Gale King is a power woman in her own right. Serving as executive vice president and chief administrative officer for Nationwide, a leading insurance and financial services company, she holds the reigns in terms of HR strategy, talent acquisition, compensation and benefits, associate and leadership development and diversity and inclusion for the company, among other duties.
With more than a decade of corporate leadership under her belt, the University of Florida graduate has been named one of Black Enterprise’s “100 Most Powerful Executives in Corporate America” and has served as a speaker at the Black Enterprise Women of Power Summit.
Black Enterprise magazine editor-in-chief, Derek Dingle, caught up with the busy powerhouse to talk about her career ascension in the company and how young professionals can build a stellar personal brand to succeed.
BlackEnterprise.com: How did you advance in her career at Nationwide? How were you coached as you made your professional ascension?
Gale King: I’ve been with the company for many years. What I will tell you is that nothing happens in our life without somebody believing in you and seeing your work. We can do our part, and our part is to make sure that we’re prepared and that we have the skills and competencies we need. We must take the risks. Relationships and other people who see your work, who sponsor you and believe in you—they drive you to a different place.
How did you handle challenges?
There were lots of them and there are always barriers in anything you do. … I tell people this all the time: People are amazingly good, but sometimes they do things that maybe we don’t always agree with or that may not be aligned. Don’t let that bother you. As I was advancing in the company, I never allowed anyone to make me feel that I didn’t matter. If you don’t like me because I’m a female or a woman … or because I’m the minority, that’s not my issue.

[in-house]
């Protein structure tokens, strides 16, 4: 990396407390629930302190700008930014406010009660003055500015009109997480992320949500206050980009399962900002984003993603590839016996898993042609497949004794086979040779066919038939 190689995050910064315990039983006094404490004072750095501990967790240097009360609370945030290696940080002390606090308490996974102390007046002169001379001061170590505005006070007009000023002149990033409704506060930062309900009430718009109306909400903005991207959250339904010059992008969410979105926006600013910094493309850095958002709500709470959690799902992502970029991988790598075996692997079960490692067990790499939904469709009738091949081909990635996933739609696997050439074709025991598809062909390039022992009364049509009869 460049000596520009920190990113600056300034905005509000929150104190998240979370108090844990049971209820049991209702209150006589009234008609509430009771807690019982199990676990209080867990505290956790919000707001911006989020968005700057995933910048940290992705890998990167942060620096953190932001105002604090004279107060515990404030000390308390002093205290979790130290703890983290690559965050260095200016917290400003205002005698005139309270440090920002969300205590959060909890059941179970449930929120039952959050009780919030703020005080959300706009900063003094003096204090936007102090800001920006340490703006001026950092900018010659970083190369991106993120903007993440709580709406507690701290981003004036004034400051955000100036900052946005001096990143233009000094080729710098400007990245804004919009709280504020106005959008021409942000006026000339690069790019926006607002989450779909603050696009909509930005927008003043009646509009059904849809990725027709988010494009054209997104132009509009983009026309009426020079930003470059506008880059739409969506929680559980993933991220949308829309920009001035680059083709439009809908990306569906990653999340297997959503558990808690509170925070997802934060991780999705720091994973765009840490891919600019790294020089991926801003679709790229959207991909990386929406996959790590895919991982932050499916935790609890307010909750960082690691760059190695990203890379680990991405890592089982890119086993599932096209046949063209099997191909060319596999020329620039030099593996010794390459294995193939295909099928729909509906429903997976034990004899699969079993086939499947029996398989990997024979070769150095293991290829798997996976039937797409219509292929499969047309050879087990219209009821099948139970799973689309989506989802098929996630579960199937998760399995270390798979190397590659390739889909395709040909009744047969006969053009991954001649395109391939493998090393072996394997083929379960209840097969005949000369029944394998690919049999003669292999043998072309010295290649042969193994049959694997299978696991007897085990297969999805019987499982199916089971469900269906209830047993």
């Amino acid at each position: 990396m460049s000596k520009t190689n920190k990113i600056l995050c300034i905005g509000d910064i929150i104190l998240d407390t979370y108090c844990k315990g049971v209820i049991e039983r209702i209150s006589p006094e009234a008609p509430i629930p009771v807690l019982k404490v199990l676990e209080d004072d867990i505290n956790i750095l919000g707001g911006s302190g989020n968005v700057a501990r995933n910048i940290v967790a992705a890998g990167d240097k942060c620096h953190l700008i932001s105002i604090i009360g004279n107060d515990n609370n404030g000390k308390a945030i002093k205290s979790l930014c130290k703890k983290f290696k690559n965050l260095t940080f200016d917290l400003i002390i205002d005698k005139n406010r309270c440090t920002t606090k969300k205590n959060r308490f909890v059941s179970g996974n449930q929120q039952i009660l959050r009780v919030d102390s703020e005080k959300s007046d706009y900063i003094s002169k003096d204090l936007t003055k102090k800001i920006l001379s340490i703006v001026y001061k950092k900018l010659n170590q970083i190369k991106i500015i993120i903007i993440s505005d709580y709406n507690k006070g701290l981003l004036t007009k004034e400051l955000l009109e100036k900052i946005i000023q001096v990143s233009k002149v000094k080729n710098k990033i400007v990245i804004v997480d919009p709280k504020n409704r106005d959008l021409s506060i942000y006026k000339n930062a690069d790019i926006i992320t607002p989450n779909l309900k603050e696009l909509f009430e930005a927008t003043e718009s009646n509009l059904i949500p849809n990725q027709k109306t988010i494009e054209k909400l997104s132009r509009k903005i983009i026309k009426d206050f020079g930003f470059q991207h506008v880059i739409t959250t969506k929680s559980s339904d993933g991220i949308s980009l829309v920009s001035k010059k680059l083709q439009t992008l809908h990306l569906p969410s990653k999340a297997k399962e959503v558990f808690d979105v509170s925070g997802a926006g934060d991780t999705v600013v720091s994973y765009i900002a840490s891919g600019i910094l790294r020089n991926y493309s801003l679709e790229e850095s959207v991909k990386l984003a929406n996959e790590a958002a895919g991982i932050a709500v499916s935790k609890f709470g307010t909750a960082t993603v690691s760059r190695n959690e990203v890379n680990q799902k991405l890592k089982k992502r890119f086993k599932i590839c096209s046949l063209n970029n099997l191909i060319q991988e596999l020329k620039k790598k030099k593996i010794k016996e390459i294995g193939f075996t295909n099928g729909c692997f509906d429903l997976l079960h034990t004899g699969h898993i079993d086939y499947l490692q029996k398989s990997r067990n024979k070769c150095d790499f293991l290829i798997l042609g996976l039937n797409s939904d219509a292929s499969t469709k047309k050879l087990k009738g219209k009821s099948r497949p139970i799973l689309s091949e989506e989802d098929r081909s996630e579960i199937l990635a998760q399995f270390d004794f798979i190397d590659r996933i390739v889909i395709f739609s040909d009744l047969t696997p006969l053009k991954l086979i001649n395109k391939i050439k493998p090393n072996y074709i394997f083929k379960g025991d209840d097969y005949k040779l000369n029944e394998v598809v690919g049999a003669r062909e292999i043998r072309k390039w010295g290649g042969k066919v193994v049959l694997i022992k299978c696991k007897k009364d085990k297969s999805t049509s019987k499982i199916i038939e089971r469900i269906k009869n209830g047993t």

If you manage your brand—how you respond to that distraction—then you control the situation. You stand up and you say, ‘You know what, there is a lesson for me.’ Along the way, I can tell you I’ve had great managers. I’ve been very fortunate in that regard.
My job when I’m working for you is to understand what you need and to understand what my response and accountabilities are, and then to know when it’s not a good fit.
When you are coaching, how do you get professionals to go through the process of building their brand within the overall brand of the company?
It’s really important to me that every associate at Nationwide— no matter who they are, where they are, what level they are—that when they see me, they feel we are connected. When I see Nationwide, no matter where I am, I feel the connection.
We are all connected to the mission of Nationwide. We’re connected to one another because we’re connected to that mission. I have a very open-door policy. People know that they can come and it’s a safe share, and they can have a conversation with me and everybody knows that you are going to get the truth.
One of my favorite things to tell young people is to obtain feedback about how you show up from peers, your boss and many different sources. However, you know yourself better than anyone, and you know what you need to work on. As long as you refuse to be true to yourself, you can’t change. I’m always telling them, ‘To thine own self be true.’
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